SoCal boy who ran 7 marathons in 7 continents shifts focus to honor first responders

"When COVID hit, all his races were shut down and he did not want to just stay sitting down on the sideline," said his father.
LA PUENTE, Calif. (KABC) -- A Southern California 7th grader is only 12 years old and has already set a world record by running seven marathons in seven continents.

But when the COVID-19 pandemic set in, Jordan Ramirez turned his sights a little closer to home by walking to honor more than 200 police and fire departments.

"When COVID hit, all his races were shut down and he did not want to just stay sitting down on the sideline," said his father, Dimas Ramirez.

Jordan said he's made it a mission to give thanks to first responders and military members through what he calls, "Thank you for your service" walks.

"It is an appreciation walk for first responders and I give them a 'Thank you for your service' plaque on each stop," said the 12-year-old from La Puente. In the past, he's stopped at a number of law enforcement agencies in one day, walking several miles in between.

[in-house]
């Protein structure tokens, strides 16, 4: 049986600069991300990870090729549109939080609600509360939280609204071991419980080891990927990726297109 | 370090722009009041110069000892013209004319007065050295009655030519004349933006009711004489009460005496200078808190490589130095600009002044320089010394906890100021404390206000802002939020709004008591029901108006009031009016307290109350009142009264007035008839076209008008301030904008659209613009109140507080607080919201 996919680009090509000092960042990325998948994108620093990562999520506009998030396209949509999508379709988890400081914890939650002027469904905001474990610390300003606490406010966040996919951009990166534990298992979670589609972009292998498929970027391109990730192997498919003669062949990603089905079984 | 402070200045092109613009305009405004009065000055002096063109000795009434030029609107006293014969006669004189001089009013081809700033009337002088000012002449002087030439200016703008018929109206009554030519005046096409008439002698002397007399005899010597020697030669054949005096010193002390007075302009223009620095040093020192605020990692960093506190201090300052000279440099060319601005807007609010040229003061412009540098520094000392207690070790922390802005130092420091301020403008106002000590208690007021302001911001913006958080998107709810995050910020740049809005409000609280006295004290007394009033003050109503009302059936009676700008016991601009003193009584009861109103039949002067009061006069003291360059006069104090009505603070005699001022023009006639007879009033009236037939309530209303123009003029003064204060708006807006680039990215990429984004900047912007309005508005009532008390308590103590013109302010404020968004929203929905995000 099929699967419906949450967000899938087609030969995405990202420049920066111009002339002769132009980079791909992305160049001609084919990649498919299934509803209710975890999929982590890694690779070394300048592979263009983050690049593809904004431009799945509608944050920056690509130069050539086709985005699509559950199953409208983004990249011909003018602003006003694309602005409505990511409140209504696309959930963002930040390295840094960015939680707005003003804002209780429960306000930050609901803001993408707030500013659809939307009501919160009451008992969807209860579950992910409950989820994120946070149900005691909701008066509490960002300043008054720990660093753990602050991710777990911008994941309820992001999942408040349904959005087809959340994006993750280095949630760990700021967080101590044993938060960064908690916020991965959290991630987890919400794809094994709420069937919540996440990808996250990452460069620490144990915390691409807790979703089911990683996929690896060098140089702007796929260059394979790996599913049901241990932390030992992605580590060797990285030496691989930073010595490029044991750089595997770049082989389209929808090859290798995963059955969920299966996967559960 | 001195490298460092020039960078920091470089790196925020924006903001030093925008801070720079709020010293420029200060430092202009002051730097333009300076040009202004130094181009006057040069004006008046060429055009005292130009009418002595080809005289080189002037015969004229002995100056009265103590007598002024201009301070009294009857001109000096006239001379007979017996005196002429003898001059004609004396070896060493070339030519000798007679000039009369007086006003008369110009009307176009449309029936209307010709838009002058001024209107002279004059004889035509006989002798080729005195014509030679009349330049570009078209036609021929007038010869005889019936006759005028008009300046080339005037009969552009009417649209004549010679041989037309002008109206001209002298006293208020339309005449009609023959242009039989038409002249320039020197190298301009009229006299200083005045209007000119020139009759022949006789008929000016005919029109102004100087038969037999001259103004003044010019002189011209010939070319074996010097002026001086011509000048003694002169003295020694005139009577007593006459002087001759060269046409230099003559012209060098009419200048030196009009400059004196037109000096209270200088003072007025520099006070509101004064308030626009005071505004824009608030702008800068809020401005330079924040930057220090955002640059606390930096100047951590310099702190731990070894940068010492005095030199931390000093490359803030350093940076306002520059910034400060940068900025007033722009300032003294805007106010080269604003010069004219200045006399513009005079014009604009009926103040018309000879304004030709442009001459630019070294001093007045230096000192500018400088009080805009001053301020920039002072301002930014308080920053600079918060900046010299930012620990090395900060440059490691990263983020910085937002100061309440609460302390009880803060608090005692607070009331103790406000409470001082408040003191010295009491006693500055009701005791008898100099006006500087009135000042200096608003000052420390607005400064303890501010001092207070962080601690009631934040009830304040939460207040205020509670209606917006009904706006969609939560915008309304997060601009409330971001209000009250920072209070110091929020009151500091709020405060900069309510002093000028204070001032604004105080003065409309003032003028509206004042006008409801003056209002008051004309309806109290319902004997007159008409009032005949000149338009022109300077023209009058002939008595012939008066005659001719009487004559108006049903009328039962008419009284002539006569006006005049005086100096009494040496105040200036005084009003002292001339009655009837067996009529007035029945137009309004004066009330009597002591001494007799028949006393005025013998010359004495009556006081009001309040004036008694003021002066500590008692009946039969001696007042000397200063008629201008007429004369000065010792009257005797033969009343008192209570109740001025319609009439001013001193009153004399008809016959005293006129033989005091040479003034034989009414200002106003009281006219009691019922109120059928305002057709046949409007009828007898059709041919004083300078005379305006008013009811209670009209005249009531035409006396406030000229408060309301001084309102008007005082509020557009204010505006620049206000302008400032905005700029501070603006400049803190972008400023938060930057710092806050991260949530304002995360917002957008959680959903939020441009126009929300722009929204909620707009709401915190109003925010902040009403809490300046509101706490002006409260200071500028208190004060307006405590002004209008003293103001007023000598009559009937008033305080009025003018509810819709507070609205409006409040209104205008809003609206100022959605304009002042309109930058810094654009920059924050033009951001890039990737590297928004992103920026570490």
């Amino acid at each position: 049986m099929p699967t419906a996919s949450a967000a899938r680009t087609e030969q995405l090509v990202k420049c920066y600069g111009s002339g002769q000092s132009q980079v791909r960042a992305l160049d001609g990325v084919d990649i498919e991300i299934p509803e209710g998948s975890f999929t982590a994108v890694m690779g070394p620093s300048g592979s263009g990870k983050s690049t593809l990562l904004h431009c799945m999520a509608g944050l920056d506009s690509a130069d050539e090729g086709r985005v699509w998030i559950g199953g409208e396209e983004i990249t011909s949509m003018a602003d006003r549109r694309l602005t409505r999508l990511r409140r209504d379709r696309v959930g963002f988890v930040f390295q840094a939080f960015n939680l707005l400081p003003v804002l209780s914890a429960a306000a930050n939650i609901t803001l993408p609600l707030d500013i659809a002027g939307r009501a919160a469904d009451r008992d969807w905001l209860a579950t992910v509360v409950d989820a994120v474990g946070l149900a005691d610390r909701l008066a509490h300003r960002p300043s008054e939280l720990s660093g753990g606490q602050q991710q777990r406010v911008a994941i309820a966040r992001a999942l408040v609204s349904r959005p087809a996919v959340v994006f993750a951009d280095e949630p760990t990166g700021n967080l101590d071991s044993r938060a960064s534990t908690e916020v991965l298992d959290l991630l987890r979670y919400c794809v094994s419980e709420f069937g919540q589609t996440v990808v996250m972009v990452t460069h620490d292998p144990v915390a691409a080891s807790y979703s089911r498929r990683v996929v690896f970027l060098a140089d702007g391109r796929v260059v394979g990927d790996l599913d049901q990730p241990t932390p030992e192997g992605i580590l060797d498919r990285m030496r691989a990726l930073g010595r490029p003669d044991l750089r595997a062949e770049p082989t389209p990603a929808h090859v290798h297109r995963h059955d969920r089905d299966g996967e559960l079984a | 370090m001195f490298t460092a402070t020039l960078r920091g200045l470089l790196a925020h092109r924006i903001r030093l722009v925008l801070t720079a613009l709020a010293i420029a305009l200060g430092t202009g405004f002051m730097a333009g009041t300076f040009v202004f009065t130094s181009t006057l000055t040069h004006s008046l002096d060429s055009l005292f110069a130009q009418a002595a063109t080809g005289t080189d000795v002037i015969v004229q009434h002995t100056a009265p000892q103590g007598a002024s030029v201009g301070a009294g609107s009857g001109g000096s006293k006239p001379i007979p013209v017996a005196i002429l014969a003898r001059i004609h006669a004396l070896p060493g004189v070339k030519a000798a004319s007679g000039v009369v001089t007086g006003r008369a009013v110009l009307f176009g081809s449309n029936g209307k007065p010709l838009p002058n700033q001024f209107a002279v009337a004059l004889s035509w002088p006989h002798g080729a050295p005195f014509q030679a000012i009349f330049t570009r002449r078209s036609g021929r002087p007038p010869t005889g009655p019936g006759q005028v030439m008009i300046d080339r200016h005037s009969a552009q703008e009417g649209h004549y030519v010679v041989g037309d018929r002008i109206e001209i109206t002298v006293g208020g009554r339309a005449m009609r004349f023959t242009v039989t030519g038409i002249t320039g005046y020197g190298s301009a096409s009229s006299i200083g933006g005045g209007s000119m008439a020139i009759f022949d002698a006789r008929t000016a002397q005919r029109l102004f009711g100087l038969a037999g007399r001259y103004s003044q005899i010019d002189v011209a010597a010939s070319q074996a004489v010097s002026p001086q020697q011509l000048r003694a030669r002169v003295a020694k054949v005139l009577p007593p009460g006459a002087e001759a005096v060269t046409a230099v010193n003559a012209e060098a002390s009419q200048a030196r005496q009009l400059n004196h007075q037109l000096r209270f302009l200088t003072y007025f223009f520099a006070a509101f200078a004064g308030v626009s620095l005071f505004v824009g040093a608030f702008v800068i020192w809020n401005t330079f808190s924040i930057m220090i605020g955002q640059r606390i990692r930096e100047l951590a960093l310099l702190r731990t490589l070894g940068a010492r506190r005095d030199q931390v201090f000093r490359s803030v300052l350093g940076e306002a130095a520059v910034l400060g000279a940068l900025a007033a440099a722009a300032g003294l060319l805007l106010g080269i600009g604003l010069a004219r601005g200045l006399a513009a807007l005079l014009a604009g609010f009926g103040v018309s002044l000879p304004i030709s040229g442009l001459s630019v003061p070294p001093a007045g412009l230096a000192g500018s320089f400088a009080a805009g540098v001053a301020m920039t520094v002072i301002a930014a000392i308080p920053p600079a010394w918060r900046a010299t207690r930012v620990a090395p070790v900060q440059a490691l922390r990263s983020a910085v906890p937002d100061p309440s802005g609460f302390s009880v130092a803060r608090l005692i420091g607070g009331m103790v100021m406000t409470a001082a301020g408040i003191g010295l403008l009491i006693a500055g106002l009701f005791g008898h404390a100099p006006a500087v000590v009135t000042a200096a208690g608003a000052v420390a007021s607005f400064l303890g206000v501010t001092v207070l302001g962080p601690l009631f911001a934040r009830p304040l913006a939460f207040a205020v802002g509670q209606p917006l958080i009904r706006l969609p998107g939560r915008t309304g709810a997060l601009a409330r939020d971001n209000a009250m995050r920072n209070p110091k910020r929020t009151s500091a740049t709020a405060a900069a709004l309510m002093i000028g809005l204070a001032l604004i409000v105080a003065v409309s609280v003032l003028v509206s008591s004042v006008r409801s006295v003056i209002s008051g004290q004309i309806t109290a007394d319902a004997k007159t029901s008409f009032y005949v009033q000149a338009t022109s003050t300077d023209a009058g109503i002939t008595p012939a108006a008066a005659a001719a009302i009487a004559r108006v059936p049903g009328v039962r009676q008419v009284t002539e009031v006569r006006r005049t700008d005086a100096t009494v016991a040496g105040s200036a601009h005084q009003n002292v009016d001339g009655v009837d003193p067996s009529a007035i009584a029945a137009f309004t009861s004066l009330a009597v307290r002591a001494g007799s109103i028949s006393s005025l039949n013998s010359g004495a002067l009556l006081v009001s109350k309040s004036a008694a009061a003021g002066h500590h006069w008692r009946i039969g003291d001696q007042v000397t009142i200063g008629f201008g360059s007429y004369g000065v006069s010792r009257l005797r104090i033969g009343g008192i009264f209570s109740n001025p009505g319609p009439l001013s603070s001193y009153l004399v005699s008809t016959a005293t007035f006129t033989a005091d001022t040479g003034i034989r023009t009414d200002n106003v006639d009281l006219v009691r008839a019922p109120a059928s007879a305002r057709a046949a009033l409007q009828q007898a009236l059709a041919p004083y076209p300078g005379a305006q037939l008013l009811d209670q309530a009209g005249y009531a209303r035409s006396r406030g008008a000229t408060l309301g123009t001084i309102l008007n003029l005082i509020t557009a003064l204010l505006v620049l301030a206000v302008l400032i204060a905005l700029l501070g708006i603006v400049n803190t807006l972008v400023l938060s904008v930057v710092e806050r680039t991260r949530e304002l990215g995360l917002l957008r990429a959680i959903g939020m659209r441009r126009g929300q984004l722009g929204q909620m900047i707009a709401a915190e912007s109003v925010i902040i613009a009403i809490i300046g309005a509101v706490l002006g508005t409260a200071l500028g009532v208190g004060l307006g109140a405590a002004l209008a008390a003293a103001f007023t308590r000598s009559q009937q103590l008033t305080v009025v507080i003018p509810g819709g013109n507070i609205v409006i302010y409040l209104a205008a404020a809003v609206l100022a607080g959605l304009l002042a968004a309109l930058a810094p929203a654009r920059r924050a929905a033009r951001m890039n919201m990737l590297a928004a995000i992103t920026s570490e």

His most recent stop was at the Los Angeles County Sheriff's Department to meet Sheriff Alex Villanueva.

"It really is heartwarming, Jordan going out there and honoring all those first responders," said Villanueva. "Law enforcement, military, and all the hikes, marches. He's been all over the country. That's something special for a kid, I mean he's only 12!"

Jordan's journey started when he was just 4 years old when he ran his first 5K carrying the American flag.

"We thought it was just going to be a phase, and ever since that moment, it just kept going and going," said Dimas.

Three years ago, this passion helped him break that record.

"I've been running since I was four years old, and I broke a world record by doing seven marathons in seven continents by the age of 10," Jordan said proudly. "I do feel excited that I get to help first responders by showing them appreciation and respect."

In a time of criticism towards law enforcement, Villanueva said this is a sigh of relief.

"There's so many people invested on tearing people down, and to see someone who's actually supporting and building people up, I think that's priceless," said Villanueva.

Jordan's father agrees.

"Spreading good news, especially right now, these times, not just our country, but the whole planet, we could use good news," he said.



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